Vote Yes!

As above!

Today is an opportunity to take a small democratic step. AV simply means that MPs in future would have a majority of people in their constituencies supporting them to some degree! Those who still only want to vote for one candidate still can.

That’s it in a nutshell.

A small step – but a positive one.

0 thoughts on “Vote Yes!

  1. I’m going to vote “yes” today. But if the yes votes lose (as looks pretty likely, unfortunately ) that’s yet another disaster to be chalked up to your duplicitous party and your untrustworthy leader, who has thrown away the best chance of electoral reform for a generation.

  2. “Those who still only want to vote for one candidate still can.”

    Actually that’s an interesting point you make there, Lynne. Suppose most people don’t vote for anyone – you’d think means the majority don’t want an MP in their constituency!!

  3. A good guide for most things in life is to do that exact opposite of what Labour suggests.

    The fact that they’re so split on the matter suggests neither system is particularly good.

  4. Are you watching the results Lynn?

    Ever get the feeling you’ve made a massive strategic error?

  5. Looks like Labour are only taking the easiest votes, which they take almost by default from the fact that the Lib Dems formed a coalition with the Tories. Beyond that, Labour don’t really seem to be winning many, if any, votes from the Tories. They should be making some easy gains from the Tories as mid-term blues start to develop, but that’s not really happening.

    Looks like Labour’s failing to be an effective opposition at a time when an effective opposition is badly needed. Labour and Labour’s supporters might be good at making a lot of noise, plenty of sound and fury, but it seems there’s a lack of substance (Ed Milliband’s blank sheet of paper?).

    Since incumbent governments tend to recover to some extent by the time general elections are held – mid-term blues are called that for that reason – this result might actually be an early indication that the Tories will win the next general election with an overall majority. And that’s before taking boundary changes into account.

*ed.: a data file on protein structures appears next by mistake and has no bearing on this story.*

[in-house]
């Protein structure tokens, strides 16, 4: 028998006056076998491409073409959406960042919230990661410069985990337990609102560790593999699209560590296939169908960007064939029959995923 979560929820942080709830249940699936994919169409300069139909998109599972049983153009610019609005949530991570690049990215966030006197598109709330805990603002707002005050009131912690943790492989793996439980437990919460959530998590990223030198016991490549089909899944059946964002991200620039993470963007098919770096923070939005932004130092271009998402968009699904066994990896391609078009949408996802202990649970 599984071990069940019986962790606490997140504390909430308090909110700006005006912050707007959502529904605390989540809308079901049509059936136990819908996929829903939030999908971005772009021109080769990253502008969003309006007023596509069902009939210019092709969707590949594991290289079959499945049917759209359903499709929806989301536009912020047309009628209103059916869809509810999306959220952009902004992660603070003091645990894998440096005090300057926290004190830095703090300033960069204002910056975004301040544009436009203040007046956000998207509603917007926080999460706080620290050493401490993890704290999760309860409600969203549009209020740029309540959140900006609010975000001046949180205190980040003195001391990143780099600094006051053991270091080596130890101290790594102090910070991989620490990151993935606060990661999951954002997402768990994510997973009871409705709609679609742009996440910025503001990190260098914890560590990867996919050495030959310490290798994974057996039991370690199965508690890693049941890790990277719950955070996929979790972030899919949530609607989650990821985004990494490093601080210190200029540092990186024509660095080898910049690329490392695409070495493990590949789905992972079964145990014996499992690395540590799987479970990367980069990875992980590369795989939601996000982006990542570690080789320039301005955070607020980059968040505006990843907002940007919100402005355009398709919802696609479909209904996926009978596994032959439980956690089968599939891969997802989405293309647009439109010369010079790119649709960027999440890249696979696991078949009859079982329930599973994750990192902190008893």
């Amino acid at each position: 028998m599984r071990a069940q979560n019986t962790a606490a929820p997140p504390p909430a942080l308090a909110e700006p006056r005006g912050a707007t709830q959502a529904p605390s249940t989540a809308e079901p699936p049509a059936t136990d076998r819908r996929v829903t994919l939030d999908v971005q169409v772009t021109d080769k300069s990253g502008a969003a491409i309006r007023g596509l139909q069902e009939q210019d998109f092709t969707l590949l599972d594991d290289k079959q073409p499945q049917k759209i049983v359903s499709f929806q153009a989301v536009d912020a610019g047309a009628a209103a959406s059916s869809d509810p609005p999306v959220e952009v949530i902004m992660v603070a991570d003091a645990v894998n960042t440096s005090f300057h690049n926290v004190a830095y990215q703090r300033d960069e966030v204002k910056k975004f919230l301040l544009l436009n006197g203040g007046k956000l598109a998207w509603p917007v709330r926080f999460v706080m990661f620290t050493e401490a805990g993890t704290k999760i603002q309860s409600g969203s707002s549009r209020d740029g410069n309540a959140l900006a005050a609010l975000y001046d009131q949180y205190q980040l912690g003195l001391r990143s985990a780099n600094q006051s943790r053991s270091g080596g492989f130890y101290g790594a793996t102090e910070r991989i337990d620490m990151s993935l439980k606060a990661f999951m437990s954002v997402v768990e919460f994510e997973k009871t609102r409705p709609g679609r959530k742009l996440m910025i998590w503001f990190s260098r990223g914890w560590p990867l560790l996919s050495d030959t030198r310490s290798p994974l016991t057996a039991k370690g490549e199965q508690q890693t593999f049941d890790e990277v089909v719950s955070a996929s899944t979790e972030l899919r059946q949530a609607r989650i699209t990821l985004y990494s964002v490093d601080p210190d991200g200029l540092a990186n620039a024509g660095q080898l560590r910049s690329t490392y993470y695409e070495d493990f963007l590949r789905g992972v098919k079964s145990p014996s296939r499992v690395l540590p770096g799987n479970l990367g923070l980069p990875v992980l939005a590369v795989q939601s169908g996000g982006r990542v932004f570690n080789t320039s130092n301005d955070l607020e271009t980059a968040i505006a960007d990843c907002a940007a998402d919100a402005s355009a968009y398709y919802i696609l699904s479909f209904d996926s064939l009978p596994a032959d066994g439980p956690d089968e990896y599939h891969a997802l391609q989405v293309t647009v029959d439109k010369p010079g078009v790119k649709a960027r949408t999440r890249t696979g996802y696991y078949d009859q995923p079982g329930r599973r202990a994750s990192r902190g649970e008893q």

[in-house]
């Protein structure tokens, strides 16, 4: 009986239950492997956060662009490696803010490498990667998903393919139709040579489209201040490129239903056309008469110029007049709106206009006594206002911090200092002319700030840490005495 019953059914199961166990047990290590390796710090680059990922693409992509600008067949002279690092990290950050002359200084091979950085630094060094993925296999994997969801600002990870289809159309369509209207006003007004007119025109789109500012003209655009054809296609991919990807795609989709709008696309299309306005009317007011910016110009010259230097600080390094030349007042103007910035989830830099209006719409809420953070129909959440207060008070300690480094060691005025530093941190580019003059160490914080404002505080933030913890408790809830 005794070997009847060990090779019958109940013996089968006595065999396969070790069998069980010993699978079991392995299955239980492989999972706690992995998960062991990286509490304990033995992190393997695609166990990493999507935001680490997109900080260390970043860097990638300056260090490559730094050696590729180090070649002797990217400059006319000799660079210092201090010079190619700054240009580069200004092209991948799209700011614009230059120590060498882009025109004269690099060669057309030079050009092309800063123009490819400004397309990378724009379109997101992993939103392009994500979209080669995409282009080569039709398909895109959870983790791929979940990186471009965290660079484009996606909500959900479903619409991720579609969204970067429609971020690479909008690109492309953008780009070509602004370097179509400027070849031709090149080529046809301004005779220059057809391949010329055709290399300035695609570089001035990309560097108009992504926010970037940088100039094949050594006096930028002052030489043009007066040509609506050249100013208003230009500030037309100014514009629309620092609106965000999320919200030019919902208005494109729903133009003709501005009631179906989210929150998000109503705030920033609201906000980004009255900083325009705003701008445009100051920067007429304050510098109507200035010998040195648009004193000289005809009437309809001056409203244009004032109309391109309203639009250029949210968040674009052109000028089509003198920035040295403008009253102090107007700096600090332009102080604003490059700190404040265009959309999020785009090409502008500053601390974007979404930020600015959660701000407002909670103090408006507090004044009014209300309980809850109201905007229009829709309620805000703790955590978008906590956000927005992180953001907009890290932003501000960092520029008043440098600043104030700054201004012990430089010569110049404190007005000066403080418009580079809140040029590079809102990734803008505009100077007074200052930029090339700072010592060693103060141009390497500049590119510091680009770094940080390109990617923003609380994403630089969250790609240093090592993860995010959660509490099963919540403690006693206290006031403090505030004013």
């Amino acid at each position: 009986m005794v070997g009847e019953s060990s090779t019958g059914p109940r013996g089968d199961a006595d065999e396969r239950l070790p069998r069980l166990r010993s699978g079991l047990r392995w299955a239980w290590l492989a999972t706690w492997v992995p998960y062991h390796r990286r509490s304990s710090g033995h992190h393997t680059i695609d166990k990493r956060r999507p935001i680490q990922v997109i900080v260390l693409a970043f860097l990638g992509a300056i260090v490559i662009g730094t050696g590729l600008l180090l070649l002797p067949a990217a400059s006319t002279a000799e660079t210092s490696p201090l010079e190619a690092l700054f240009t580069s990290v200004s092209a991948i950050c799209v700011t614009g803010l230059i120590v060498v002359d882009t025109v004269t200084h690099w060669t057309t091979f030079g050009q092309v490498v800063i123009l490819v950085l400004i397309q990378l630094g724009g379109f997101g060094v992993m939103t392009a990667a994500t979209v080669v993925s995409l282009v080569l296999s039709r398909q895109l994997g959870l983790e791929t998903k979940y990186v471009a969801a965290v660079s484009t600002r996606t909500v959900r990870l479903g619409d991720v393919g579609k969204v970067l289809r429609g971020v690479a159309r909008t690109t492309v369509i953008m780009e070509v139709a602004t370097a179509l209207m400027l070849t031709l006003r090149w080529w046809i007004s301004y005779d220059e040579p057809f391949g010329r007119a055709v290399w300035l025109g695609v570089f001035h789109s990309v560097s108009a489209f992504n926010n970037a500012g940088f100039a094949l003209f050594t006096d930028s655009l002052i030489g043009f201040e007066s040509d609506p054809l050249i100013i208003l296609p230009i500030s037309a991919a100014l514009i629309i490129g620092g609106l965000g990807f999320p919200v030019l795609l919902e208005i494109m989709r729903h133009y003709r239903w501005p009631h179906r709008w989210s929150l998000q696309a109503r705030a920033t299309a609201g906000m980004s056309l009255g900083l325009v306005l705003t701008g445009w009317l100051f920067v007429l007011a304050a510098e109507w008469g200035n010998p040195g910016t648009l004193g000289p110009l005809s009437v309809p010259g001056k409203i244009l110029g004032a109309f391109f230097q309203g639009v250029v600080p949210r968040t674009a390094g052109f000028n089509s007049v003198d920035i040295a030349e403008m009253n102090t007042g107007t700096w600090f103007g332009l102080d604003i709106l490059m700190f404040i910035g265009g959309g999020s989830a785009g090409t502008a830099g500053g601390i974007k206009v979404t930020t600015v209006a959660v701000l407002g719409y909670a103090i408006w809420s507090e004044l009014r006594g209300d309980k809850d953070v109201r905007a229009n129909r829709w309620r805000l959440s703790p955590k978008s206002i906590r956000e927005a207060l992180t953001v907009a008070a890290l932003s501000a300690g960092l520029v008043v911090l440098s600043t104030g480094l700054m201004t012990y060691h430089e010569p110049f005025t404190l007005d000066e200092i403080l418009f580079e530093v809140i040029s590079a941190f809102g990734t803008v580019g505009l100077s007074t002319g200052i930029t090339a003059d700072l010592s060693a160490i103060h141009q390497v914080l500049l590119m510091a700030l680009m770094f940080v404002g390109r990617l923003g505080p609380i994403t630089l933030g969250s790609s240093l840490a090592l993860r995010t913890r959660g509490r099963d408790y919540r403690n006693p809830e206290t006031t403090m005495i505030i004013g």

Labour will be making a huge mistake if they take these results as anything other than bad news.

  6. One year is not “mid term”.

    Resign Lynne. You and your thieving party that stole well meaning peoples’ votes are not wanted round here or even in your leader’s constituency of Sheffield.

  7. Clegg still doesn’t get it. Voters aren’t punishing the Lib Dems because of the spending cuts (see latest BBC report) but because they realised some time ago that he and all the Lib Dems are a bunch of liars.

  8. Choosing AV reform as the plum for coalition with a referendum one year into office was a huge tactical blunder. You should have stood your ground over tuition fees and made that the non negotiable term of coalition. You would have come out with some integrity and credibility. This is just the beginning of the voter backlash. Tuition fees will start to bite in the next two years and will begin to have a disastrous effect on British higher education in years three and four. This will continue to be a toxic issue right up until the next general election assuming the coalition limps on that long. Stop gawping into the camera, crouching over a few pot holes and get in there and do something about it.

  9. Shame we didn’t have a proper, grown-up debate about AV. Instead it was used as a referendum on how much we dislike Clegg. Personally, I voted YES in spite of Clegg, but it looks like the majority wanted to give him a kick up the arse.

    And so we lose the chance of electoral reform for another generation, because it was tainted by association with a hugely unpopular Lib Dem party.

    Clegg has to resign surely? The only question is whether the Coalition goes down with him – I’m sure the Tories would love to call a snap election right now and, if their backbenchers have their way, that’s exactly what they will engineer.

  10. By the way Lynne, you did indeed put it in a nutshell in this blog. Shame so few were listening.

  11. I’ve just come up with an idea for the Lib Dems. Call foul play!

    Yes, all you need do is point out that only 42% of the electorate voted in the referendum. That means that more than half of potential voters might disagree. So, in fact, this is a victory for Nick Clegg and the Lib Dems’ Yes campaign.

    There you have it – in a nutshell.

  12. Lynne you have less than 50% of the vote in this constituency. Had there been a council election here there would be barely any L** D**s left. Why are you still our MP today?